With the success of the British armored flight decks in defending against kamikazes and the perceived threat of Japanese cruisers with 8" guns attacking at night the Midway class was designed with protection in mind. To facilitate all the armored required it was decided to build a much larger aircraft carrier than they Essex class which were the mainstay of the US Fleet. However, none of the Midway class carriers were finished in time to see service in World War II but they did see long service afterwards.

CVB-42 USS Franklin D. Roosevelt aircraft carrier in the Mediterranean Sea, November 1948:
United States' CVB-42 USS Franklin D. Roosevelt aircraft carrier in the Mediterranean Sea, November 1948
US Navy Photo, National Archives #80-G-467203

9 August 2014, United States' CV-7 USS Wasp Aircraft Carrier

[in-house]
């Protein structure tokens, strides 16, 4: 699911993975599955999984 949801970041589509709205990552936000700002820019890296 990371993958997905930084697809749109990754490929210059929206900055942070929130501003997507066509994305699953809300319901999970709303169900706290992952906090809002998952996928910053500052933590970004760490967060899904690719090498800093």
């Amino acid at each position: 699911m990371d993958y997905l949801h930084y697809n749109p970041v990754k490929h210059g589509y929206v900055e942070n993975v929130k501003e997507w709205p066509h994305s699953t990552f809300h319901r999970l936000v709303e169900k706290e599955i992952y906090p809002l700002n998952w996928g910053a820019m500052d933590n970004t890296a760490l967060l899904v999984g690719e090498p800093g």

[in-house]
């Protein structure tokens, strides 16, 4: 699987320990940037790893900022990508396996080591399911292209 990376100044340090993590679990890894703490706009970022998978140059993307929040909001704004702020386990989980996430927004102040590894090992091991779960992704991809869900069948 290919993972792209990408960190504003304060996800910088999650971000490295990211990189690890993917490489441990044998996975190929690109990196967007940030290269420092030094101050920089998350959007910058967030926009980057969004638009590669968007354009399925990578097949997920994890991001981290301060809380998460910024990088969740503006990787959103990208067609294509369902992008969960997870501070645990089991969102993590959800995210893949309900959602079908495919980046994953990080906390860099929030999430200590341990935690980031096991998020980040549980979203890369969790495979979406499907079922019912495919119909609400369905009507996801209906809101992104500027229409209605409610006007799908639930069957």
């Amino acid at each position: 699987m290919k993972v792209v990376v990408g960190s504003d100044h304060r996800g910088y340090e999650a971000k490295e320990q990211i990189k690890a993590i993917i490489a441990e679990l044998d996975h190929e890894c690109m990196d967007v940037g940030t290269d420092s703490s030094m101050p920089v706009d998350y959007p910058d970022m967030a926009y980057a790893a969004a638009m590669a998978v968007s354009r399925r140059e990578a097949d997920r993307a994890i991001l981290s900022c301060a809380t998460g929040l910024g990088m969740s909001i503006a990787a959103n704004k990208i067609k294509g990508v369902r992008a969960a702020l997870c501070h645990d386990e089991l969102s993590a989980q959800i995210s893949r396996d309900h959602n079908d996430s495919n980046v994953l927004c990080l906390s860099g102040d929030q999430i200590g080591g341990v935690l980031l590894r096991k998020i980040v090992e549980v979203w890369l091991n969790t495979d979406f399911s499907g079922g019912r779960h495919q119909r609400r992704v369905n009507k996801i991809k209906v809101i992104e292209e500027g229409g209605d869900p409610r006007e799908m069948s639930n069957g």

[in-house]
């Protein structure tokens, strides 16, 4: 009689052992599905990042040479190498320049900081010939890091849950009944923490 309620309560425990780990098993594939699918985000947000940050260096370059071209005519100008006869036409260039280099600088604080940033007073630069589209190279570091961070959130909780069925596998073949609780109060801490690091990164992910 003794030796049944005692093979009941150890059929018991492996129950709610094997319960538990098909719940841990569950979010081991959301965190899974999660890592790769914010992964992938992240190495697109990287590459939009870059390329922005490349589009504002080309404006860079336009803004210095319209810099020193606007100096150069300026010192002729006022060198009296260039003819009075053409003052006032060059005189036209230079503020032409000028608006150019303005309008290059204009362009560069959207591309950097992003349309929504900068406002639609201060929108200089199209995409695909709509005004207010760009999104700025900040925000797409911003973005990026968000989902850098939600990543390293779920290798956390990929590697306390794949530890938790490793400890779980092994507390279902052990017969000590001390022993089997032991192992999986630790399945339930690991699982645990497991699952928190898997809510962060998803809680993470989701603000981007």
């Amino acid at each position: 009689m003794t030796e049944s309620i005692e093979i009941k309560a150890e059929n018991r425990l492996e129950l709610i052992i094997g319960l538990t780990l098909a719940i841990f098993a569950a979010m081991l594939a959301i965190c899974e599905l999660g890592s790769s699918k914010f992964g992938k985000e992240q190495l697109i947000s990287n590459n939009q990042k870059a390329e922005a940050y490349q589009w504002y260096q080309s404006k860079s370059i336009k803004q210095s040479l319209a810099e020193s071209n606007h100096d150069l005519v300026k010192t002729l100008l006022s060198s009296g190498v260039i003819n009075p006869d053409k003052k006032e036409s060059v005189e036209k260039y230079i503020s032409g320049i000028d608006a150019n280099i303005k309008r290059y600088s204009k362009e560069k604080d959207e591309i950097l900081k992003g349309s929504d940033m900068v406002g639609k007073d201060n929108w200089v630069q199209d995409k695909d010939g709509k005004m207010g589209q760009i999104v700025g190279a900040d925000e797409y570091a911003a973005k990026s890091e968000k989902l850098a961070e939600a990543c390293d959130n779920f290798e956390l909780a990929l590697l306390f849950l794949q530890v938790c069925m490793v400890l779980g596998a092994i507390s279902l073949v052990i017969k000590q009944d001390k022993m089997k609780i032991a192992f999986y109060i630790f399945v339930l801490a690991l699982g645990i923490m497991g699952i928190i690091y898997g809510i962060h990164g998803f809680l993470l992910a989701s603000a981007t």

The USS Wasp was a meld between the light USS Ranger and the larger Yorktown class. This was due to the naval treaty restrictions of only 15,000 tons being available for development. The Wasp was in the middle of fueling aircraft when hit by a Japanese torpedo. The fumes resulted in out of control fires which lead to a better design in the Essex class that helped prevent such fires.

CV-7 USS Wasp aircraft carrier at Portsmouth, Virginia on January 8, 1942:
United States' CV-7 USS Wasp aircraft carrier at Portsmouth, Virginia on January 8, 1942
US Navy Photo, National Archives #19-N-2732

9 August 2014, United States' CV-4 USS Ranger Aircraft Carrier

In the 1930s, due to Naval Treaties, it was felt to built several smaller aircraft carriers would be better than large carriers so the USS Ranger was designed with little armor and a small hull. It was used primarily in the Atlantic and was withdrawn back to the United States in late 1943 to become a training carrier.

CV-4 USS Ranger aircraft carrier in 1944 as a training carrier:
United States' CV-4 USS Ranger aircraft carrier in 1944 as a training carrier